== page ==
By Fr. George Welzbacher
September 11, 2011
Two weeks ago I offered a comment of my own on the recent wave of riots and looting that for several days all but paralyzed many of England's cities and towns, beginning with several northern neighborhoods of London itself. In the Star Tribune for Sunday, August 28th, Katherine Kersten (for my money the paper's most keen-witted columnist, worthy of comparison to the nationally syndicated political commentator Charles Krauthammer) shared with her readers her own reflections on the social catastrophe that today is staring Great Britain-and not only Great Britain-in the face. Here is what she said.
* * * * *Riots Show That The West Needs Religion
By Katherine Kersten, Star Tribune, 8/28/2011
The spectacle of crowds of young people rampaging through the streets of London is the latest sign that something is deeply amiss in Britain, and in the West in general. In early August, hordes of youthful looters torched cars, assaulted passers-by, and smashed shop windows--carrying off flat-screen TV's, brand name clothes, cameras and jewelry.
These youthful marauders-who coordinated their looting and assaults by cell phone--seized the world's attention. The usual explanations of racism and poverty seemed to fall flat in accounting for their amoral free-for-all. One texter summoned friends to London for "Pure terror and havoc & Free stuff. Just smash shop windows and cart out da stuff u want!"
In recent weeks, two eminent thinkers have offered illuminating reflections about the source of such disorder. They are Jonathan Sacks, Britain's chief rabbi, and Pope Benedict, head of the worldwide Catholic Church. The two men represent different religious traditions. But their diagnosis of the ills in question is strikingly similar.
The anarchy in the streets of Britain's largest cities has been brewing for half a century, Sacks wrote in the Wall Street Journal. He traced it to what he calls "one of the most radical transformations in the history of the West"-the moral revolution of the 1960s, when the West abandoned "its entire traditional ethic of self- restraint."
The West tossed the Judeo-Christian moral code out the window, says Sacks, and replaced it with materialism and radical individualism. The new watchword is "Whatever works for YOU."
Britain's social fabric is unraveling in the resulting ethical vacuum. As religious belief and institutions wither, millions of aimless young people are increasingly immersed in "the culture of buy it, spend it, wear it, flaunt it, because you're worth it," wrote Sacks. "The message is that morality is passé, conscience is for wimps."
Sacks concludes that Freud was right: "The precondition of civilization is the ability to DEFER the gratification of instinct." And even Freud-no fan of religion- "realized that it was the Judeo-Christian ethic that trained people to control their appetites "and that fostered self-mastery and personal responsibility ".
Like Sacks, Pope Benedict believes the West faces a moral vacuum. Europe has rejected the religious notion of universal ethical truths, he says. Yet it's clear we can't derive an alternative moral code from "the rules of evolution or from psychology and sociology."
Today, young people are learning that morality is purely subjective, and that every person must decide questions of right and wrong for himself or herself, the pope told Croatian leaders in a speech in June. In Benedict's view, the idea of "conscience"--a precondition of democratic civil order-is becoming untethered from, and unformed by, a larger search for universal truth about what is good for man.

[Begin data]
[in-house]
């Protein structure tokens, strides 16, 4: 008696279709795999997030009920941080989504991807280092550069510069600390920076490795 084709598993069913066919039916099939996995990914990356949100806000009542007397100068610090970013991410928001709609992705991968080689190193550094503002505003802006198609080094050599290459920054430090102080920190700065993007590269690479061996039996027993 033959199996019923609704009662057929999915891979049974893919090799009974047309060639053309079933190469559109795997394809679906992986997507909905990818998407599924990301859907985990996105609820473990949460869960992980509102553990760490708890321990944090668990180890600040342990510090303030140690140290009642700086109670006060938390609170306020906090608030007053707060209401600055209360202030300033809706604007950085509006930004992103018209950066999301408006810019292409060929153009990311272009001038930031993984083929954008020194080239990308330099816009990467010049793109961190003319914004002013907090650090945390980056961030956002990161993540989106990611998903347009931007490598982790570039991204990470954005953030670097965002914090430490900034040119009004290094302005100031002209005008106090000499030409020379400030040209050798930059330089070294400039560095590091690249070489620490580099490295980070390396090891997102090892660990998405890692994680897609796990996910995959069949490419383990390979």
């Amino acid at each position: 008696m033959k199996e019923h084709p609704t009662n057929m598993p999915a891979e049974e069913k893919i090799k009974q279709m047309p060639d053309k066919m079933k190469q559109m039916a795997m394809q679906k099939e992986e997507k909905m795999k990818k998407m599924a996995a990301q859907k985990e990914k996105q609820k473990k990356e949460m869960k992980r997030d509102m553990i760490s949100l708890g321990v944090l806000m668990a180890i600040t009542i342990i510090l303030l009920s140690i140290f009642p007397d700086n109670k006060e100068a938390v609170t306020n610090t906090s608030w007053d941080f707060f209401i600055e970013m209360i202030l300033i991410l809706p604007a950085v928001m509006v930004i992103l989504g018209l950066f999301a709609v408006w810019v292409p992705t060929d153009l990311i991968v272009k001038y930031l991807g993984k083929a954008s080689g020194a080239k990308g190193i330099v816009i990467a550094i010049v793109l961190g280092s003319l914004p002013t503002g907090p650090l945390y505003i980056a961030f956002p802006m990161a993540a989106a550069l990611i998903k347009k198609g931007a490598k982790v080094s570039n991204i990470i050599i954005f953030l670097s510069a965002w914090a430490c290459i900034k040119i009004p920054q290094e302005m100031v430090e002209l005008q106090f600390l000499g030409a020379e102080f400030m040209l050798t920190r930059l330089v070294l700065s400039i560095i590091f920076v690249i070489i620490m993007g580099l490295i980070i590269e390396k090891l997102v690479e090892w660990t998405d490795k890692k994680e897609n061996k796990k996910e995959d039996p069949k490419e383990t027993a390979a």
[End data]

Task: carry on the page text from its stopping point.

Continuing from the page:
This is perilous to the common good, said Benedict. For without men and women "moved by the power of truth and good," Europe will eventually wither and die.
Sacks and Benedict agree on the diagnosis of the West's ills. They also agree on the CURE: A remoralization of society, which means a return to religion as a shaper of morality and community.
It can be done, says Sacks. He points to what happened in England and in America after the Industrial Revolution in the 1820s. That too was a time of social upheaval, as people poured into the cities in search of work. Family breakdown and rampant crime followed.
But on the heels of this disorder came a remarkable religious revival. The temperance, Sunday School, and charitable reform movements revived moral character and public spiritedness. In one generation, social order was built anew.
Benedict also sees a return to religion as vital for the West. The first step is to recognize that religious conviction is "a natural element within society," he says. Religion should not be banished to the private sphere. Instead it should have a vibrant presence in the public square.
Judeo-Christianity does not aspire to a direct role in politics, he explains. Its role is to form the men and women who build a democratic culture: "It is by forming consciences that the Church makes her most specific and valuable contribution to society."
Most Americans don't share Europe's contempt for religion. This "nation with the soul of a church," in British writer G. K. Chesterton's words, still draws on deep wells of religious faith. But our opinion elites are generally skeptical-and many even hostile-to the idea that human beings need to search for truth and to let it shape their lives if they are to flourish.
If America holds to Chesterton's view, we can be the light that sparks a new religious awakening. If not, we may join Europe's slow slide into the abyss.
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